Science journal spreads false rumors about vegan diet

Feedlot cattle

As I explain in Where Do Goril­las Get Their Pro­tein?,  a low-fat veg­an diet is good for peo­ple and good for the envi­ron­ment.  How­ev­er, an arti­cle in the Pro­ceed­ings of the Nation­al Acad­e­my of Sci­ences (PNAS) dis­agrees. It claims that veg­an diets would be a dis­as­ter for pub­lic health. Yet the authors are not experts on human nutri­tion or pub­lic health. Instead, they are experts on how to feed live­stock. Their did not base their con­clu­sions on any stud­ies of human nutri­tion. As a result, they give bad dietary advice.

The authors of the PNAS arti­cle even freely admit that plant-based diets have sev­er­al impor­tant advan­tages:

  • A plant-based diet would increase the amount of food avail­able for human beings.
  • Veg­ans have to eat a huge amount of food to keep from los­ing weight  [That’s why they tend to be thin and free of type 2 dia­betes ]
  • The 2015 Dietary Guide­lines Advi­so­ry Com­mit­tee sup­port­ed plant-based diets. They not­ed that plant-based diets would improve health and make our food sup­ply more sus­tain­able.

False claims about vegan diet

The PNAS arti­cle claims that the veg­an diets would be defi­cient in sev­er­al impor­tant nutri­ents. Yet the authors did not show that veg­ans were get­ting sick. Instead, they just wrote, “How­ev­er, with­out ani­mal-derived foods, domes­tic sup­plies of Ca [cal­ci­um]; arachi­don­ic, eicos­apen­taenoic, and docosa­hexaenoic fat­ty acids; and vit­a­mins A and B12 were insuf­fi­cient to meet the require­ments of the US pop­u­la­tion.” That claim is absolute­ly ridicu­lous, for the fol­low­ing rea­sons:

    • You do need to get some cal­ci­um from your diet. How­ev­er, nobody gets sick from eat­ing low-cal­ci­um diets. Some prob­lems with cal­ci­um bal­ance  result from a lack of vit­a­min D (sun­shine defi­cien­cy). Oth­ers result from high-pro­tein, high-cal­ci­um diets.
    • You don’t need to get arachi­don­ic acid, eicos­apen­taenoic acid, or docosa­hexaenoic acid from your food. We do not need to get small amounts of two essen­tial fat­ty acids from our diet. How­ev­er, we can eas­i­ly get enough of both from prac­ti­cal­ly any plant-based diet.
    • Human beings can eas­i­ly get vit­a­min A from orange, yel­low, or dark-green fruit and veg­eta­bles.
    • Vit­a­min B12 is the only true vit­a­min that is lack­ing from plant-based diets. Vit­a­min B12 is made by bac­te­ria, not by ani­mals. You can get it from a cheap sup­ple­ment.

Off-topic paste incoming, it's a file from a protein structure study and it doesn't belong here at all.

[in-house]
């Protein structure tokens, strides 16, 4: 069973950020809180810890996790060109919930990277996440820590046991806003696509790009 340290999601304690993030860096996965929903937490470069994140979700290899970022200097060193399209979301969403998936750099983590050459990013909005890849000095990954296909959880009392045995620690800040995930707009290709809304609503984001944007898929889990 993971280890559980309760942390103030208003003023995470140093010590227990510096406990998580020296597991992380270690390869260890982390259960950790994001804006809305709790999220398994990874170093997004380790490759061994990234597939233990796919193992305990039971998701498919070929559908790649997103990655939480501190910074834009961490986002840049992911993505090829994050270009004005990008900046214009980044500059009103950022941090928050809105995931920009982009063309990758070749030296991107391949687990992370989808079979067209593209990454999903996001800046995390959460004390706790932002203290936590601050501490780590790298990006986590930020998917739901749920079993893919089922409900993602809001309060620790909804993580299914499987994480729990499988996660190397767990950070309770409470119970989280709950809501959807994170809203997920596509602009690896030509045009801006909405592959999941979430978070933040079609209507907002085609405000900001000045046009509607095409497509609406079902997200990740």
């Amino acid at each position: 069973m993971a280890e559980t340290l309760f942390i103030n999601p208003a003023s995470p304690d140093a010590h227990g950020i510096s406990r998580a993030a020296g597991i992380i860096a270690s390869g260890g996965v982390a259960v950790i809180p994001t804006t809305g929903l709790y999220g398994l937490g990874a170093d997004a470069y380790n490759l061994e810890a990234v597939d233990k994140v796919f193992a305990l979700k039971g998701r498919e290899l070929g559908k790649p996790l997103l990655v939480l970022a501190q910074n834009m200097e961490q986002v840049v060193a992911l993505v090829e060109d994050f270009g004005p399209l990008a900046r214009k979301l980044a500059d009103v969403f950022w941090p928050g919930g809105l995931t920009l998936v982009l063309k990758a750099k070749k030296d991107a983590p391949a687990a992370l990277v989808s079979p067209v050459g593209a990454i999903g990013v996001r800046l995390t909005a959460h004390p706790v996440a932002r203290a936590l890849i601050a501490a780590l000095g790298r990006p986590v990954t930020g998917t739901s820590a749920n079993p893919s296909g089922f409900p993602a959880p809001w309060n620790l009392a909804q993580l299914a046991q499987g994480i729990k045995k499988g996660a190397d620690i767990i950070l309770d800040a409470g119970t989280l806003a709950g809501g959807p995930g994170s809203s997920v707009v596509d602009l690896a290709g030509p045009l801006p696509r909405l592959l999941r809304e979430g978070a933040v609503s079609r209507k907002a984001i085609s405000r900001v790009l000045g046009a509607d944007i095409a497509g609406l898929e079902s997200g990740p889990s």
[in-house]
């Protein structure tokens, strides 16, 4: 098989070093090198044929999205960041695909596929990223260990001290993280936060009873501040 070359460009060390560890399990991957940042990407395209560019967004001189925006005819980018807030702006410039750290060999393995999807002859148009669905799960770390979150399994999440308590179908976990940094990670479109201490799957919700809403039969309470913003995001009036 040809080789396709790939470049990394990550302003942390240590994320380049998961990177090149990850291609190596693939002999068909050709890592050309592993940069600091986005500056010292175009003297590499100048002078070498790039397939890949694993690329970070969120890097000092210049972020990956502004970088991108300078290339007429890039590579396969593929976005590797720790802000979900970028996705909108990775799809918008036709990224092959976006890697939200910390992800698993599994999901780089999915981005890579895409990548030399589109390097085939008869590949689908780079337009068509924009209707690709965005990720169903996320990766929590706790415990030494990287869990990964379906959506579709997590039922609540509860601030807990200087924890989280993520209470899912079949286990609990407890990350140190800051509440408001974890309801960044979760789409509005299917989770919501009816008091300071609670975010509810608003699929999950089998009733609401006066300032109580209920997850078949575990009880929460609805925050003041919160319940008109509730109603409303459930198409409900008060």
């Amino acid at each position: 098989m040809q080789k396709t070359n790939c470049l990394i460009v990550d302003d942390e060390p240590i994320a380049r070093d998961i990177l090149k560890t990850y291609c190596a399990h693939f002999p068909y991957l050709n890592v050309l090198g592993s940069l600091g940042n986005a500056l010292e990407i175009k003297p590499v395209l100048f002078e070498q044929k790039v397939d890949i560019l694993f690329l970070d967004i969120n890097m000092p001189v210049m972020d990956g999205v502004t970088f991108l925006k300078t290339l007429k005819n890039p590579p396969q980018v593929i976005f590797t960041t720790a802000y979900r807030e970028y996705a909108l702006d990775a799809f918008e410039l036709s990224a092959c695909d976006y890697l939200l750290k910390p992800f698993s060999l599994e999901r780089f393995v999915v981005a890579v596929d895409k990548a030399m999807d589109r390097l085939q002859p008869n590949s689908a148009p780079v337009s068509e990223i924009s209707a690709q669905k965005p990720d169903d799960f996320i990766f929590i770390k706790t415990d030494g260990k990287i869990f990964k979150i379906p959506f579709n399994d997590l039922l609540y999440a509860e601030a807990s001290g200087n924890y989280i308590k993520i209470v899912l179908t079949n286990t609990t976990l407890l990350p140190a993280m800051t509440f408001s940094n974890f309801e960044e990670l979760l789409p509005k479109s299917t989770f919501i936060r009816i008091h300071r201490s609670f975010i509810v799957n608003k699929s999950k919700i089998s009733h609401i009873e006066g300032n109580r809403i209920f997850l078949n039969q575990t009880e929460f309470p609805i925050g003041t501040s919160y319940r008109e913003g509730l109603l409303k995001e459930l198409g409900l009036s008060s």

• The arti­cle also warns about vit­a­min D defi­cien­cy. Yet vit­a­min D is not a true vit­a­min. You can make your own vit­a­min D if you go out­side in the sun­shine.  You don’t need to get “the sun­shine vit­a­min” from your food.

Concern for industry, not for human health

The PNAS arti­cle warns us that a shift to a veg­an diet would cause big changes to the econ­o­my. These changes would be dis­as­trous for the live­stock indus­try. (The authors of the PNAS arti­cle have devot­ed their careers to serv­ing the live­stock indus­try. They have not stud­ied human health. That is why they know so lit­tle about human nutri­tion.)

A switch to a veg­an diet would also be a dis­as­ter for the phar­ma­ceu­ti­cal indus­try. Many peo­ple who shift to a low-fat, plant-based diet can stop tak­ing most or all of their pre­scrip­tion med­ica­tions. These changes would be good for pub­lic health, though bad for indus­try.

PNAS is a pres­ti­gious jour­nal. Yet like oth­er pres­ti­gious jour­nals, it some­times pub­lish­es arti­cles that are non­sense. Like­wise, PNAS prob­a­bly also rejects some good arti­cles for stu­pid rea­sons. I have worked for peer-reviewed jour­nals. I have also sub­mit­ted arti­cles to oth­er peer-reviewed jour­nals. Thus, I have seen the prob­lem from both sides, as I explain here. The edi­tors of PNAS failed to send their arti­cle to a gen­uine expert in human nutri­tion. As a result, they end­ed up spread­ing live­stock indus­try pro­pa­gan­da.

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